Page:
Journal of Neurology, Neurosurgery & Psychiatry
Published online 4 March 2017
Elizabeth Frances McKiernan, John Tiernan O’Brien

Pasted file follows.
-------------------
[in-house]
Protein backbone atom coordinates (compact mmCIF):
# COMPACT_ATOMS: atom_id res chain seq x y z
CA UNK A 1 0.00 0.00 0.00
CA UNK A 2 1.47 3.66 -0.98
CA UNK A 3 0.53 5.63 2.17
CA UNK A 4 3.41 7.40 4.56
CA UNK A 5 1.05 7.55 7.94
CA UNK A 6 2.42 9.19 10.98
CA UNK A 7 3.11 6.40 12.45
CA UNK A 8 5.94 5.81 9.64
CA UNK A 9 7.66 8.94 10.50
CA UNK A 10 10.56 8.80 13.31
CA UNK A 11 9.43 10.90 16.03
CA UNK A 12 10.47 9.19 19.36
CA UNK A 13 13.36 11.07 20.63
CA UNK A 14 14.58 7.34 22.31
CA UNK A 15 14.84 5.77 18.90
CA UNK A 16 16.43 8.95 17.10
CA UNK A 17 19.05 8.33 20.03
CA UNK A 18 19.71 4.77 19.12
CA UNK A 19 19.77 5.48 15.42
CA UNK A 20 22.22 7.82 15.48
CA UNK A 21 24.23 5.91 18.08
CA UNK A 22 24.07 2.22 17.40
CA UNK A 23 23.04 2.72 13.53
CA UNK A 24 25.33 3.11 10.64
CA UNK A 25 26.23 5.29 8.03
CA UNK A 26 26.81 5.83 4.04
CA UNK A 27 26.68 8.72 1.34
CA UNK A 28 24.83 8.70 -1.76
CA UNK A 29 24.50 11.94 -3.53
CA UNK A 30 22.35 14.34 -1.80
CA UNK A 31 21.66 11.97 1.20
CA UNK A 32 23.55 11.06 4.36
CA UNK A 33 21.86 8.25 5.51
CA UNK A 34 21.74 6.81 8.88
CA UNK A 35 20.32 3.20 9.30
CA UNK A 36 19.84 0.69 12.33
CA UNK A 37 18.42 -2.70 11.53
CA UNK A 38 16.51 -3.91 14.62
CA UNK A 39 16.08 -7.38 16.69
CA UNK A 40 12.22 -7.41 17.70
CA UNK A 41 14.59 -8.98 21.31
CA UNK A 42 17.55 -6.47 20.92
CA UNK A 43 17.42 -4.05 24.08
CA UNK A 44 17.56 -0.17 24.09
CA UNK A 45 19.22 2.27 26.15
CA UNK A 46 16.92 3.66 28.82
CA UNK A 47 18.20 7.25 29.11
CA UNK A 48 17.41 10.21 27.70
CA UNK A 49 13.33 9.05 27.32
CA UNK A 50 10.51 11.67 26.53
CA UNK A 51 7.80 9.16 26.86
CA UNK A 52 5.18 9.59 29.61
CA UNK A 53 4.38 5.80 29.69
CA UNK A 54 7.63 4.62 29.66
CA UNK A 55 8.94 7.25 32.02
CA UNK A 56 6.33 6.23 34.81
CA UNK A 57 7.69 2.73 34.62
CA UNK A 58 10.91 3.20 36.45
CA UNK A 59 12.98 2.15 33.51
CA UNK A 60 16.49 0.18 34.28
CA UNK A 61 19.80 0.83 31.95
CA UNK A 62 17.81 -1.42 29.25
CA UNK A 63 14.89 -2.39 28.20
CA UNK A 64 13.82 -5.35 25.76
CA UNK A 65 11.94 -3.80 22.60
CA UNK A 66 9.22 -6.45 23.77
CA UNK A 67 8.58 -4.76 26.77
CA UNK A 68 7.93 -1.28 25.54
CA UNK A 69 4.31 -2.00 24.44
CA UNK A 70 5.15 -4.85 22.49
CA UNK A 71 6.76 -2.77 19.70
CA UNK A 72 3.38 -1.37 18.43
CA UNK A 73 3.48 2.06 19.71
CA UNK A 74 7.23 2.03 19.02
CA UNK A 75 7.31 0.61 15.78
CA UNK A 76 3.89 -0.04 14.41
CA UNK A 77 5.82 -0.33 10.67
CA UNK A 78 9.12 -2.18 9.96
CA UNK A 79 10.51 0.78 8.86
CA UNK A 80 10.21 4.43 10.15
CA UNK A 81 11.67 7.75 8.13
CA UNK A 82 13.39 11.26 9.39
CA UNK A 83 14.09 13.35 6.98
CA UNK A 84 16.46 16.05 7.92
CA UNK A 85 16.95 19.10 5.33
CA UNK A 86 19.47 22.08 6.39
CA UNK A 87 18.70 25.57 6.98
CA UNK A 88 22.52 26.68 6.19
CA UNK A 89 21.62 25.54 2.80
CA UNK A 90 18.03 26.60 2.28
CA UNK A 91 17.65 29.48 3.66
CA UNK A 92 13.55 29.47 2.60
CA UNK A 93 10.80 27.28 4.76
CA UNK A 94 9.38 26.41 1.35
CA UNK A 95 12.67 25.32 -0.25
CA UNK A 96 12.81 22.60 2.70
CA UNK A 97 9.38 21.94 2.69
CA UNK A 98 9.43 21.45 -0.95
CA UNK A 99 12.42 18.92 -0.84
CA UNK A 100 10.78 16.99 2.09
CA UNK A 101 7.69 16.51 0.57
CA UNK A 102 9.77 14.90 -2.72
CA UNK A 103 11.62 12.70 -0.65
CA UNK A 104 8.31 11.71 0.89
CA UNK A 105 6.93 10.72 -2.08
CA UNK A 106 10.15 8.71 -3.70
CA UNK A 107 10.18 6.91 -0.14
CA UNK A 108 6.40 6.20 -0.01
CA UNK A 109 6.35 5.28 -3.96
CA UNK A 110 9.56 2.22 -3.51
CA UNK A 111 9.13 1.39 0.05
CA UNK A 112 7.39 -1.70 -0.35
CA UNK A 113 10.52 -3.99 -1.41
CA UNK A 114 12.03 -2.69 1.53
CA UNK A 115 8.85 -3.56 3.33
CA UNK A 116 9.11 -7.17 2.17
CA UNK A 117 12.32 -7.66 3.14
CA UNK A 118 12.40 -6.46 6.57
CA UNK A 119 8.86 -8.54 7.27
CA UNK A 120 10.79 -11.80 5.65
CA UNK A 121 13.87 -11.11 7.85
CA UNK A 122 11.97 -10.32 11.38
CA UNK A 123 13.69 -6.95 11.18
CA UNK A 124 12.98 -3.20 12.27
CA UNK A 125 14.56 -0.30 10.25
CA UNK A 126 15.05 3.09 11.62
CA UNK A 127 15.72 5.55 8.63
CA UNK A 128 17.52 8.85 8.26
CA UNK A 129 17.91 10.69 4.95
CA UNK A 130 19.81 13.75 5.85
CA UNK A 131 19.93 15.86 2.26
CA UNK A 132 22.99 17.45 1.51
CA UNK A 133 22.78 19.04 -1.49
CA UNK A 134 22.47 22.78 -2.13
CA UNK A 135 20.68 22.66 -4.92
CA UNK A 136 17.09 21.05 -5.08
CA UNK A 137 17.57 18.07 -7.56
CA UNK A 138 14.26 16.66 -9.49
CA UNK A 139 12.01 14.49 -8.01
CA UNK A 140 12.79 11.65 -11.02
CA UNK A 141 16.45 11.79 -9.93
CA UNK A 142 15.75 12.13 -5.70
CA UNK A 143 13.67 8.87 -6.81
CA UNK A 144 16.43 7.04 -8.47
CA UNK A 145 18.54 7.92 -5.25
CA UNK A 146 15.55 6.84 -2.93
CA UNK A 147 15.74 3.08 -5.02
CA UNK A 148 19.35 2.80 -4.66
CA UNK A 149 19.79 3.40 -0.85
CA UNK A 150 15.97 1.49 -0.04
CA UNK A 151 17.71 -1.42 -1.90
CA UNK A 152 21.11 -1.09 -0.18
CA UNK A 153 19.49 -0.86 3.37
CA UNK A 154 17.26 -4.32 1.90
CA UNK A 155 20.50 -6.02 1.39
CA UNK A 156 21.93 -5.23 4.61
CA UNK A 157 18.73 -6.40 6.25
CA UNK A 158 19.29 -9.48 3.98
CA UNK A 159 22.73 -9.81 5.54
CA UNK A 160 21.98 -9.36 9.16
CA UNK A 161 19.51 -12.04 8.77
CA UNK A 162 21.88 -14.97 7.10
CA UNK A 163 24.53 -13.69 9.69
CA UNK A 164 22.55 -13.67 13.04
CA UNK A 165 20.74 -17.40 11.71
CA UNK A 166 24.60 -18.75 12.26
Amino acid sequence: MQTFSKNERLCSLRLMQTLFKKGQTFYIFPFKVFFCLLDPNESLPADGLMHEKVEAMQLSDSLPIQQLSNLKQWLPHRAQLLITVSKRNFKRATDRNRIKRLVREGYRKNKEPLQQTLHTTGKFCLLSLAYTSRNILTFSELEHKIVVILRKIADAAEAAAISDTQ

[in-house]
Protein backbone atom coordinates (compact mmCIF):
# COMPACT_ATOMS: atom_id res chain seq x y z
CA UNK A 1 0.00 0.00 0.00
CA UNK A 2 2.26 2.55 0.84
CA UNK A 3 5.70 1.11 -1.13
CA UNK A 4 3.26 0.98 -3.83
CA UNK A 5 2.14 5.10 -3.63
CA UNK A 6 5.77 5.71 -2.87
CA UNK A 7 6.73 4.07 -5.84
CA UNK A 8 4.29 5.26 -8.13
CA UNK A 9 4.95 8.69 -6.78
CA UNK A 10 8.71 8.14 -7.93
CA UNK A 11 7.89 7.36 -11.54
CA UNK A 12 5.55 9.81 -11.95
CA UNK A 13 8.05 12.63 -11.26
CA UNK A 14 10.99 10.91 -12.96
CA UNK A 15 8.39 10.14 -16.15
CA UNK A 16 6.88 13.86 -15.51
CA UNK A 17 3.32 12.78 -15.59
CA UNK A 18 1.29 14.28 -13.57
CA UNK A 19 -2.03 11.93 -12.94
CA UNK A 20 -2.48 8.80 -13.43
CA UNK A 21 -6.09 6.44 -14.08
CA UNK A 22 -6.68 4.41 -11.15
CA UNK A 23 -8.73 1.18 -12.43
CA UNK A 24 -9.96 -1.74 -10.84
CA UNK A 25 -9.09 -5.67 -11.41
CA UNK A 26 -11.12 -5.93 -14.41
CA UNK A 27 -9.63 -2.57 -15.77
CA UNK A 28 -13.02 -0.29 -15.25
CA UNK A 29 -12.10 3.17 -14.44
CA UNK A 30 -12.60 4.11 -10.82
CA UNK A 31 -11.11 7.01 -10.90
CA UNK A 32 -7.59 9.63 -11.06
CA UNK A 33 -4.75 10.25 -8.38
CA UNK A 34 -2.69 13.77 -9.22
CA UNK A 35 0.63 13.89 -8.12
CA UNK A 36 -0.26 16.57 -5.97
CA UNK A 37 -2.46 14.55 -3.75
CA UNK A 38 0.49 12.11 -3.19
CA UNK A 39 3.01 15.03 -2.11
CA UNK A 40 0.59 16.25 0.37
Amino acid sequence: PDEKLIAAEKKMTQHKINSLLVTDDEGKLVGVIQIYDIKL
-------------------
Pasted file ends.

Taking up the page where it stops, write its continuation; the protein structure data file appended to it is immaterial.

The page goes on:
The spatial resolution of 7T MRI approaches the scale of pathologies of interest in degenerative brain diseases, such as amyloid plaques and changes in cortical layers and subcortical nuclei. It may reveal new information about neurodegenerative dementias, although challenges may include increased artefact production and more adverse effects. We performed a systematic review of papers investigating Alzheimer’s disease (AD), Lewy body dementia (LBD), frontotemporal dementia (FTD) and Huntington’s disease (HD) in vivo using 7T MRI. Of 19 studies identified, 15 investigated AD (the majority of which examined hippocampal subfield changes), and 4 investigated HD. Ultrahigh resolution revealed changes not visible using lower field strengths, such as hippocampal subfield atrophy in mild cognitive impairment. Increased sensitivity to susceptibility-enhanced iron imaging, facilitating amyloid and microbleed examination; for example, higher microbleed prevalence was found in AD than previously recognised.